|Publication number||US6832340 B2|
|Application number||US 09/769,959|
|Publication date||Dec 14, 2004|
|Filing date||Jan 25, 2001|
|Priority date||Jan 26, 2000|
|Also published as||US20010047497|
|Publication number||09769959, 769959, US 6832340 B2, US 6832340B2, US-B2-6832340, US6832340 B2, US6832340B2|
|Inventors||John E. Larson, John M. MacLaren, Robert A. Lester, Gary J. Piccirillo, Jerome J. Johnson, Patrick L. Ferguson|
|Original Assignee||Hewlett-Packard Development Company, L.P.|
|Export Citation||BiBTeX, EndNote, RefMan|
|Patent Citations (15), Referenced by (53), Classifications (9), Legal Events (6)|
|External Links: USPTO, USPTO Assignment, Espacenet|
The present application claims priority under 35 U.S.C §119(e) to provisional application Ser. No. 60/178,212 filed on Jan. 26, 2000.
1. Field of the Invention
The present invention relates generally to memory protection and, more specifically, to a technique for detecting and correcting errors in a memory device.
2. Description of the Related Art
This section is intended to introduce the reader to various aspects of art which may be related to various aspects of the present invention which are described and/or claimed below. This discussion is believed to be helpful in providing the reader with background information to facilitate a better understanding of the various aspects of the present invention. Accordingly, it should be understood that these statements are to be read in this light, and not as admissions of prior art.
Semiconductor memory devices used in computer systems, such as dynamic random access memory (DRAM) devices, generally comprise a large number of capacitors which store the binary data in each memory device in the form of a charge. These capacitors are inherently susceptible to errors. As memory devices get smaller and smaller, the capacitors used to store the charges also become smaller thereby providing a greater potential for errors.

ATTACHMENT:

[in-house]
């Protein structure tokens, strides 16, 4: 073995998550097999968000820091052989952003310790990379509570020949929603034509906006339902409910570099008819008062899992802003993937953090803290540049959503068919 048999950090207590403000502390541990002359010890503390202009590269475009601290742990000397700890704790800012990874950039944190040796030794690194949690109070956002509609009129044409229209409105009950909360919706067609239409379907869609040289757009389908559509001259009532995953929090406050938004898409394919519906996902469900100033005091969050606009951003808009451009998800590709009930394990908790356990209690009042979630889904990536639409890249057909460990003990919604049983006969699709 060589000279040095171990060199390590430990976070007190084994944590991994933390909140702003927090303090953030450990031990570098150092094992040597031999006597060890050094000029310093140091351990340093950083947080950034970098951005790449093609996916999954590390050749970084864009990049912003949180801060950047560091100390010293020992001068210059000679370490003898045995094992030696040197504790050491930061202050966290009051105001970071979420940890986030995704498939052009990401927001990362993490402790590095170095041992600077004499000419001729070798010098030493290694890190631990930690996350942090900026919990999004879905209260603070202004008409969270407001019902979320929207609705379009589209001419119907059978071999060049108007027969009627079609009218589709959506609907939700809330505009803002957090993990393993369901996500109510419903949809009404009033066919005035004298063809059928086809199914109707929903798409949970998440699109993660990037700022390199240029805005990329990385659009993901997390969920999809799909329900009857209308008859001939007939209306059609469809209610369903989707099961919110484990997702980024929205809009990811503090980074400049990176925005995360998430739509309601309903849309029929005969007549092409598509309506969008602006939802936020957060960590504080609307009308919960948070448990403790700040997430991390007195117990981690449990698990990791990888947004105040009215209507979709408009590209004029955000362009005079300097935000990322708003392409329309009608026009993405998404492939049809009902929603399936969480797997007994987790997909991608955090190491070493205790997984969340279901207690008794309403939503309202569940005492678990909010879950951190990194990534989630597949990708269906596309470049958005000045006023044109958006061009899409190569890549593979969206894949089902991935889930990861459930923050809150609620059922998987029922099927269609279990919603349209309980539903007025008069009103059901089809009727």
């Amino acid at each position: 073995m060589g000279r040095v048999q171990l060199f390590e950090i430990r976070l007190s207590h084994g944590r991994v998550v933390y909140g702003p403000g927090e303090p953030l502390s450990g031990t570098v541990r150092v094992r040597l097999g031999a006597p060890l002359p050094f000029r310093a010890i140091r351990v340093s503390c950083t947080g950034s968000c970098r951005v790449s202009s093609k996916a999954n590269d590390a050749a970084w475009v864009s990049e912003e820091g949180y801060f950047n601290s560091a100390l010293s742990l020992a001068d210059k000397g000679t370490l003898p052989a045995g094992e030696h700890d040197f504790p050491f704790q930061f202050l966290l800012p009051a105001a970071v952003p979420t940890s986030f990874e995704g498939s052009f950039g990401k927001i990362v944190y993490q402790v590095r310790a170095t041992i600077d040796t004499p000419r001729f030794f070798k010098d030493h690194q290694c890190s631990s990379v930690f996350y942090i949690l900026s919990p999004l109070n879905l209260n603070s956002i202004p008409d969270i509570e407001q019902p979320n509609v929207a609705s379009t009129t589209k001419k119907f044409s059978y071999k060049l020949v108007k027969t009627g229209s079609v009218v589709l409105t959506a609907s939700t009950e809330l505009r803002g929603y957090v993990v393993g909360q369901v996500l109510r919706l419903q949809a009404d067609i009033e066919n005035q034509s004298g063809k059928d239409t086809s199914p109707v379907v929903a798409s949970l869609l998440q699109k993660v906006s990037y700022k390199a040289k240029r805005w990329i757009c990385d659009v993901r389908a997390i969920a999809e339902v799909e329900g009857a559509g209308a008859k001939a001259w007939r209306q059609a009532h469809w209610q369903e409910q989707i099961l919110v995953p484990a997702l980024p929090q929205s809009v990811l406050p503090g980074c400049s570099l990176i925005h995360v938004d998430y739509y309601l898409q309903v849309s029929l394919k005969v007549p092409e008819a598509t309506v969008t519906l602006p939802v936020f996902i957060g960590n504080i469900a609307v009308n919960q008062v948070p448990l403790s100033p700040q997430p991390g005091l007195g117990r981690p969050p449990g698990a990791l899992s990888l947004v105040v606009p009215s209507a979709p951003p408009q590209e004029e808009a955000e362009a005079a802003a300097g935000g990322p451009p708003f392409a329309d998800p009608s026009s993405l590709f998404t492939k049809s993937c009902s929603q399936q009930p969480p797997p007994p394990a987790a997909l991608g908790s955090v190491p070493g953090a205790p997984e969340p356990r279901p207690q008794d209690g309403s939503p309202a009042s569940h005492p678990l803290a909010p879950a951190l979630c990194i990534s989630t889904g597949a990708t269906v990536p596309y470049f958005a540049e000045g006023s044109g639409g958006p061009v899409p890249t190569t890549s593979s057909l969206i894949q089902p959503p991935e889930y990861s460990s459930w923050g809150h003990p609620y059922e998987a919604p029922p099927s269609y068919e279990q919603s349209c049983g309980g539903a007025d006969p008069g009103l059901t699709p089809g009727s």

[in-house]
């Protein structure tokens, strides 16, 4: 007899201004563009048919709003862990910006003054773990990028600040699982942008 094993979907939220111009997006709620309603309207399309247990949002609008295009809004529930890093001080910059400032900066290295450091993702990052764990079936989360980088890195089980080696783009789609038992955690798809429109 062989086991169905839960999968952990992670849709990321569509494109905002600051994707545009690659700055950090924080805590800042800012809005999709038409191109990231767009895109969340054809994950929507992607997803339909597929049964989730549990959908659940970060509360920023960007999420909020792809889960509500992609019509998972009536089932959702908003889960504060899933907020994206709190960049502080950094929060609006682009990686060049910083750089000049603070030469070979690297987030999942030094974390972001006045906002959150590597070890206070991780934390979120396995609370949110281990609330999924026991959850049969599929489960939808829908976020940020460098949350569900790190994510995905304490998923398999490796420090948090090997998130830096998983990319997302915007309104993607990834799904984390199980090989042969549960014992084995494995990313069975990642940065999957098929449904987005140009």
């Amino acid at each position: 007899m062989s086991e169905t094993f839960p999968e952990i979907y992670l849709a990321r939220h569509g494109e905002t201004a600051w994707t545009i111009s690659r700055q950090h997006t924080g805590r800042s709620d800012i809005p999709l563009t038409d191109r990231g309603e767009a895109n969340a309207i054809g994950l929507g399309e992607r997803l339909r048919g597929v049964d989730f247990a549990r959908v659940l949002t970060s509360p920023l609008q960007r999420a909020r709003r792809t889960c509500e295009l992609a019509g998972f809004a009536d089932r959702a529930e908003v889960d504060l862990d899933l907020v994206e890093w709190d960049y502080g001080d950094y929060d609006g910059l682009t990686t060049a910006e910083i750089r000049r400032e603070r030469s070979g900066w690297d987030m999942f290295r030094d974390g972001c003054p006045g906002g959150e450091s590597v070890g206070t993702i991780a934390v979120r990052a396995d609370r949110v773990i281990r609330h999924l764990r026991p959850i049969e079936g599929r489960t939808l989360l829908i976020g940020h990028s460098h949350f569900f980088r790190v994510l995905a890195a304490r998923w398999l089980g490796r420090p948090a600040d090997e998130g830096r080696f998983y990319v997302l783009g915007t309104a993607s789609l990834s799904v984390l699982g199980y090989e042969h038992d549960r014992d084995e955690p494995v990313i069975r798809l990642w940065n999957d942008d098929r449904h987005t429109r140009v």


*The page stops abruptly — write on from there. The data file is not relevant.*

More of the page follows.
Memory errors are generally classified as “hard errors” or “soft errors.” Hard errors are generally caused by poor solder joints, connector errors, and faulty capacitors in the memory device. Hard errors are reoccurring errors which generally require some type of hardware correction such as replacement of a connector or memory device. Soft errors, which cause the vast majority of errors in semiconductor memory, are transient events wherein extraneous charged particles cause a change in the charge stored in one or more of the capacitors in the memory device. When a charged particle, such as those present in cosmic rays, comes in contact with the memory circuit, the particle may change the charge of one or more memory cells, without actually damaging the device. Because these soft errors are transient events, generally caused by alpha particles or cosmic rays for example, the errors are not generally repeatable and are generally related to erroneous charge storage rather than hardware errors. For this reason, soft errors, if detected, may be corrected by rewriting the erroneous memory cell with the correct data. Uncorrected soft errors will generally result in unnecessary system failures. Further, soft errors may be mistaken for more serious system errors and may lead to the unnecessary replacement of a memory device. By identifying soft errors in a memory device, the number of memory devices which are actually physically error free and are replaced due to mistaken error detection can be mitigated, and the errors may be easily corrected before any system failures occur.